Teaching Ourselves To Ride A Motorcycle While In Phong Nha, Vietnam

It was the best of times, it was the worst of times. Nicole and I rented a motorcycle. 

This was one of my must do's when we were planning our trip to Vietnam. For a few weeks, I even became fixated on the idea of us traveling solely by motorcycle during which time I probably read every blog that's ever been written on the subject. But we came to our senses and realized that renting one periodically along the way would have to be good enough.

Nonetheless, my desire to rent a bike only increased after spending time here and seeing that motorcycling is by far the most common means of transportation throughout the county.

A Couple Of Bandits On The Run

A Couple Of Bandits On The Run

So yesterday morning we asked our hotel owner to arrange a rental for the day. He made a quick phone call and five minutes later a local woman drove up on our motorcycle.

Quick pause for some background. The last and only time I've ridden a motorcycle was a dirt bike when I was twelve years old. Besides that, earlier in the morning I had spent ten minutes googling how to operate a motorcycle.

But no worries! The local woman hopped off the motorbike, left the engine running, and handed us the keys. Nothing to sign, no deposit, and no verification that I in fact do not have a Vietnamese drivers license. I still don't know how much we will be paying for the day rental (although the going rate around town seems to be 100,000 vnd (about $5)). The hotel owner spoke very little English so I pointed to the bike and shrugged my shoulders to say, I have no idea how this thing works. He understood, hopped on, and showed me how to shift with the gear pedals, and also the horn button. It was just like the Google articles I read!

Seeing this play out, Nicole thought maybe I should drive up the road and back one time before she jumped on behind me. Nah, I've got this. And we were off!


First stop, the gas station on the other end of the village because the fuel gauge was on empty. We pulled up cool as cucumbers and like a couple of bandits on the run as the attendant filled a local women's bike in front of us at the only pump. I killed the engine and waited our turn. Unfortunately, the bike was still in gear and wouldn't roll forward with the engine off. So when it was our turn, seeing that I couldn't get the bike to move, the women who had been in front of us shooed me aside, hopped on my bike, got it into neutral, and pushed it to the pump while I watched, sort of like I imagined Peter Fonda or Dennis Hopper would have done it in the movie.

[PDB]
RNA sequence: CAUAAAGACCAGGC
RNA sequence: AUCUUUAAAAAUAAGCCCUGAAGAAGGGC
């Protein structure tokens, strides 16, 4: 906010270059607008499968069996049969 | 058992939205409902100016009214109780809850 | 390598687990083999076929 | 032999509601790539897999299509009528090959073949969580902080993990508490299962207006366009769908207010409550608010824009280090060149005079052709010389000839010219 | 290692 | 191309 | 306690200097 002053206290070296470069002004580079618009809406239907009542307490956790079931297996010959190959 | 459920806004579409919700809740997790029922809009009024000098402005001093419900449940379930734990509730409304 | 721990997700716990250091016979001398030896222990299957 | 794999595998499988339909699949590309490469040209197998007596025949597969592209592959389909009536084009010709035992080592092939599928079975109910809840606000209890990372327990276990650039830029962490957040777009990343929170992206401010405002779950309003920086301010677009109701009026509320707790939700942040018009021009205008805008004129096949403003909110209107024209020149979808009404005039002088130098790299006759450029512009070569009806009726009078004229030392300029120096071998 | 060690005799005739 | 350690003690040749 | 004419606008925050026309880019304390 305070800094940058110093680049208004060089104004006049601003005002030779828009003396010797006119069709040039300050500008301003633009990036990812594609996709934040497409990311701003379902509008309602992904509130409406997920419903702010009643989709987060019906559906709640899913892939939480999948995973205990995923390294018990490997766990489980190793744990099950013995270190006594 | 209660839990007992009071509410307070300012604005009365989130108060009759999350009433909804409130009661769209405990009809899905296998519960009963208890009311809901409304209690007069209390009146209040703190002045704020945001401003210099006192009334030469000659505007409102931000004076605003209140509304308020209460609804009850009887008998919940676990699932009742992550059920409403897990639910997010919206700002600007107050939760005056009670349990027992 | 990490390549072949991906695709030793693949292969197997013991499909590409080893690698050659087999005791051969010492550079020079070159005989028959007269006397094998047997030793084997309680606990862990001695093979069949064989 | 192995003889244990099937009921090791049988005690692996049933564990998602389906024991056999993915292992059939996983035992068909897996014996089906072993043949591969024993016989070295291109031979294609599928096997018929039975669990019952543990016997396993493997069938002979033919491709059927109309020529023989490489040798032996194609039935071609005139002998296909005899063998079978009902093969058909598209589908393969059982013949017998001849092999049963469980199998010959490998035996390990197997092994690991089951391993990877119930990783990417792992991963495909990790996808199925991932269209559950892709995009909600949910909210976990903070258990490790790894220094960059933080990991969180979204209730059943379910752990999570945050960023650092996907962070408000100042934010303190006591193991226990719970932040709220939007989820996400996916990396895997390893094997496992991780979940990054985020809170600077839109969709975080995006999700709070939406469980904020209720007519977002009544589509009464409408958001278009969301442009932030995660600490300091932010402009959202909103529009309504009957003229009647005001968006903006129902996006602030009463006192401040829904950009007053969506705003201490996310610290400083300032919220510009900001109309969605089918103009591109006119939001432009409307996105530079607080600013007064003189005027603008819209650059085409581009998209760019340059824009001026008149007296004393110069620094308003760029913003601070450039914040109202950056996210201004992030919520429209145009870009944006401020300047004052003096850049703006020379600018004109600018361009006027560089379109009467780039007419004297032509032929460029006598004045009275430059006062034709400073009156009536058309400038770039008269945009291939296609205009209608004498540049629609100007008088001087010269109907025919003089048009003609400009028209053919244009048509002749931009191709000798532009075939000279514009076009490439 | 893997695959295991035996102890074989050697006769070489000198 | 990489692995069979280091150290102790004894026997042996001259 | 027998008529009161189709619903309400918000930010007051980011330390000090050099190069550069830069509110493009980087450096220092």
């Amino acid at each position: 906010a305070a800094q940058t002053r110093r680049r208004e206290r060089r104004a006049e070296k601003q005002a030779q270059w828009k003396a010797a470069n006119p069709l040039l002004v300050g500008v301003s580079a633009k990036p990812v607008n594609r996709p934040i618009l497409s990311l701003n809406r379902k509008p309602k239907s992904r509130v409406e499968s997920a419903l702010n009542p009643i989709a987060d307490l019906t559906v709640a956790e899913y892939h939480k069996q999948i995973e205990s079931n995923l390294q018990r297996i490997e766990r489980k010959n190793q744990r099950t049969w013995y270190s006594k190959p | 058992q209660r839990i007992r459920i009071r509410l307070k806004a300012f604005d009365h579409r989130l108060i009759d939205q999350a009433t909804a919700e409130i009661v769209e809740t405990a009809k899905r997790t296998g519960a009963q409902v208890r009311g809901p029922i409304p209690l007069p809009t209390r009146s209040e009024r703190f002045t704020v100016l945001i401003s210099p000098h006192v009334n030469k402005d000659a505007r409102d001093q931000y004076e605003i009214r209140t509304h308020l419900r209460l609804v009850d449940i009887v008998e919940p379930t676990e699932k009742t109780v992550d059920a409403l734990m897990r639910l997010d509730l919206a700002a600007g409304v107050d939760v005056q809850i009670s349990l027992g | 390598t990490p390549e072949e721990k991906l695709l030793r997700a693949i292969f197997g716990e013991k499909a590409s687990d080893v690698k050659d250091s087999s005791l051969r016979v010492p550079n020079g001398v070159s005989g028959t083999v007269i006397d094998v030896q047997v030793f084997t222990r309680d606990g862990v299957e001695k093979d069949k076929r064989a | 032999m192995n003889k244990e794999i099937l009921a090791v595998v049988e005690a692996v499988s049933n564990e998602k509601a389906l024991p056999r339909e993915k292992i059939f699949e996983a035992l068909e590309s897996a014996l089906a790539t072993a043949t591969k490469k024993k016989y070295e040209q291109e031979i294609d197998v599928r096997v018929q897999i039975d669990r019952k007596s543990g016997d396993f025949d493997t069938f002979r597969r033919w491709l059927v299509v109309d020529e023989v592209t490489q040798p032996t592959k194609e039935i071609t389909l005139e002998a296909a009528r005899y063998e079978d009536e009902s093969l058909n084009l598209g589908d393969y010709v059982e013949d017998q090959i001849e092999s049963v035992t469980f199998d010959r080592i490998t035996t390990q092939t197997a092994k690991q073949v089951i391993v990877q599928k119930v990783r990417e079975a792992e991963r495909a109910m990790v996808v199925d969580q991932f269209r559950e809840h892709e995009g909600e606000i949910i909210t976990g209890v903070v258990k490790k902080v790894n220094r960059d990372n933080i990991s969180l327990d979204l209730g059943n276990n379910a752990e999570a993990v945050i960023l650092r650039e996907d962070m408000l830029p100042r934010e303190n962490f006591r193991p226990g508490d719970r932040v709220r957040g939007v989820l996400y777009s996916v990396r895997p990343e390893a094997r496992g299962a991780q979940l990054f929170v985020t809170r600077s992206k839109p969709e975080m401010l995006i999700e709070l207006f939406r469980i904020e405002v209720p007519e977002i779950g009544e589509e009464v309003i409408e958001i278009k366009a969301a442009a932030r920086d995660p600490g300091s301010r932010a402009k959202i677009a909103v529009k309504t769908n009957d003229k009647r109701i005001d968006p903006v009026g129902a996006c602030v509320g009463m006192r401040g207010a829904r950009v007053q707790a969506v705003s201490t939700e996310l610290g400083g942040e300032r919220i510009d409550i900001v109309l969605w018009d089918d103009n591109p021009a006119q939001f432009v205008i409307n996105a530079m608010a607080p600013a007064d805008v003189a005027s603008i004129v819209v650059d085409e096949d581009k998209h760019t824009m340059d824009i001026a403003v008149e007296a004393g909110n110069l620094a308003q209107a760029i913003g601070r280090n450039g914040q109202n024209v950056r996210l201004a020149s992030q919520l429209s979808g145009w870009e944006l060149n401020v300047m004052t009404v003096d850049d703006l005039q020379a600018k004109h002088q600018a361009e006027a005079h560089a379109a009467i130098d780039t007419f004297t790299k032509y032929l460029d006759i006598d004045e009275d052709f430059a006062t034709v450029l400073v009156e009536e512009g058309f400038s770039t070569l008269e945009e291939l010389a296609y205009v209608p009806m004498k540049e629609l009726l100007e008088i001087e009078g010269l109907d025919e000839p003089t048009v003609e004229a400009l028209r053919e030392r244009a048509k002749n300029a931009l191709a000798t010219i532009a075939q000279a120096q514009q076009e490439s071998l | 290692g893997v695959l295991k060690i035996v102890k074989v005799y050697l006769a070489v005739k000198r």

The attendant filled the tank (costing us $3.50) and we are off again. Except that I didn't know how to start the engine. Although this confused the attendant, he finally figured out my problem, showed me where the starter button was, and then we were off!

At that point, I figured it made sense to head straight for a busy highway, so that's what we did. Our plan was to drive an hour or so, according to Google Maps, to a nice beach restaurant for lunch before circling back home. 

Once on the highway, it quickly became apparent that we were not travelling the speed at which Google Maps calculated our route. (I have no idea how fast we were going because the speedometer didn't work, but the motorbikes in Vietnam are much smaller than is typical in the States and go slower). The 95 degree heat also wasn't doing us any favors. Were we wearing long sleeved motorcycling outfits? No! Shorts and t-shirts for us, meaning we got baked in the sun. It was about this time we realized that motorcycling was not the leisurely good time we thought it would be, it was hard work.

View During My Ride On The Backroads Later In The Day

View During My Ride On The Backroads Later In The Day

Although we didn't have any catastrophes or crashes, after about an hour of riding, having made it two-thirds of the way to our destination, Nicole was done with this experiment in adventure and I was completely fine with that. So we congratulated ourselves for not having decided to buy bikes at the start of our trip and make that our primary means of transportation, turned around, and headed home. 

All in all, it was a fun experience that I'm glad we tried. I actually took the motorbike out later that day by myself (Nicole was done) and cruised some back roads which was awesome. But an easy rider I now know I am not. :)

Traffic Jam

Traffic Jam

Like this post? Want to read more about Travis and Nicole's travel adventures? Check out Our Overview And Observations From Travelling For Two Months Through Vietnam.

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